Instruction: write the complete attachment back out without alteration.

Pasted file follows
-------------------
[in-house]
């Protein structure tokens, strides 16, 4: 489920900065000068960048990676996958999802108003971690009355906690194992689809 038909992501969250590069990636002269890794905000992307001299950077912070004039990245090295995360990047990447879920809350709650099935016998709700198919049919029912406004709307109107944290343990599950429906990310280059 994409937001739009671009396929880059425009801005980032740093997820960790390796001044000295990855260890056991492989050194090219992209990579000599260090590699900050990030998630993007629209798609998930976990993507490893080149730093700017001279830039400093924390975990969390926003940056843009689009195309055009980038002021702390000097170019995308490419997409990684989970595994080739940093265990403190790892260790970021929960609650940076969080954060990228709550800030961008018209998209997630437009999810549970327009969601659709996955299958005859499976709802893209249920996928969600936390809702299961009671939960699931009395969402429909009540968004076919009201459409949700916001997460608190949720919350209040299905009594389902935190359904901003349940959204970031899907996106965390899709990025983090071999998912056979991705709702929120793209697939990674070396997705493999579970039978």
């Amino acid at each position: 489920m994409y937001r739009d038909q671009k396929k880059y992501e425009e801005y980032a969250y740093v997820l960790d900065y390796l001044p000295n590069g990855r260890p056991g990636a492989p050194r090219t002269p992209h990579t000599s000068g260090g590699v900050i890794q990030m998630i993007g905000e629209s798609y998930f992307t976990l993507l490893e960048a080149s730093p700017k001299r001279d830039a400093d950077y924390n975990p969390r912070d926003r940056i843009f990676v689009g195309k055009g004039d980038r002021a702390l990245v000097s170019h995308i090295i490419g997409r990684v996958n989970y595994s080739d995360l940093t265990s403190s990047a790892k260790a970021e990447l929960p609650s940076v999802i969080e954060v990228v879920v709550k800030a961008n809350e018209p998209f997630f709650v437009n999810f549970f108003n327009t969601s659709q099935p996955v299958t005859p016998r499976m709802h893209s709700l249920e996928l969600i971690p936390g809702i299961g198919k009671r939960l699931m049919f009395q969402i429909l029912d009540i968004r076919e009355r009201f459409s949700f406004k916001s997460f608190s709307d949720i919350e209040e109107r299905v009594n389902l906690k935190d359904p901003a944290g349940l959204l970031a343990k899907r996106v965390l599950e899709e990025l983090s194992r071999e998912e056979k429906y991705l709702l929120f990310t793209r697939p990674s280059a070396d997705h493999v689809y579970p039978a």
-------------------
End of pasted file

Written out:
[in-house]
């Protein structure tokens, strides 16, 4: 489920900065000068960048990676996958999802108003971690009355906690194992689809 038909992501969250590069990636002269890794905000992307001299950077912070004039990245090295995360990047990447879920809350709650099935016998709700198919049919029912406004709307109107944290343990599950429906990310280059 994409937001739009671009396929880059425009801005980032740093997820960790390796001044000295990855260890056991492989050194090219992209990579000599260090590699900050990030998630993007629209798609998930976990993507490893080149730093700017001279830039400093924390975990969390926003940056843009689009195309055009980038002021702390000097170019995308490419997409990684989970595994080739940093265990403190790892260790970021929960609650940076969080954060990228709550800030961008018209998209997630437009999810549970327009969601659709996955299958005859499976709802893209249920996928969600936390809702299961009671939960699931009395969402429909009540968004076919009201459409949700916001997460608190949720919350209040299905009594389902935190359904901003349940959204970031899907996106965390899709990025983090071999998912056979991705709702929120793209697939990674070396997705493999579970039978």
């Amino acid at each position: 489920m994409y937001r739009d038909q671009k396929k880059y992501e425009e801005y980032a969250y740093v997820l960790d900065y390796l001044p000295n590069g990855r260890p056991g990636a492989p050194r090219t002269p992209h990579t000599s000068g260090g590699v900050i890794q990030m998630i993007g905000e629209s798609y998930f992307t976990l993507l490893e960048a080149s730093p700017k001299r001279d830039a400093d950077y924390n975990p969390r912070d926003r940056i843009f990676v689009g195309k055009g004039d980038r002021a702390l990245v000097s170019h995308i090295i490419g997409r990684v996958n989970y595994s080739d995360l940093t265990s403190s990047a790892k260790a970021e990447l929960p609650s940076v999802i969080e954060v990228v879920v709550k800030a961008n809350e018209p998209f997630f709650v437009n999810f549970f108003n327009t969601s659709q099935p996955v299958t005859p016998r499976m709802h893209s709700l249920e996928l969600i971690p936390g809702i299961g198919k009671r939960l699931m049919f009395q969402i429909l029912d009540i968004r076919e009355r009201f459409s949700f406004k916001s997460f608190s709307d949720i919350e209040e109107r299905v009594n389902l906690k935190d359904p901003a944290g349940l959204l970031a343990k899907r996106v965390l599950e899709e990025l983090s194992r071999e998912e056979k429906y991705l709702l929120f990310t793209r697939p990674s280059a070396d997705h493999v689809y579970p039978a």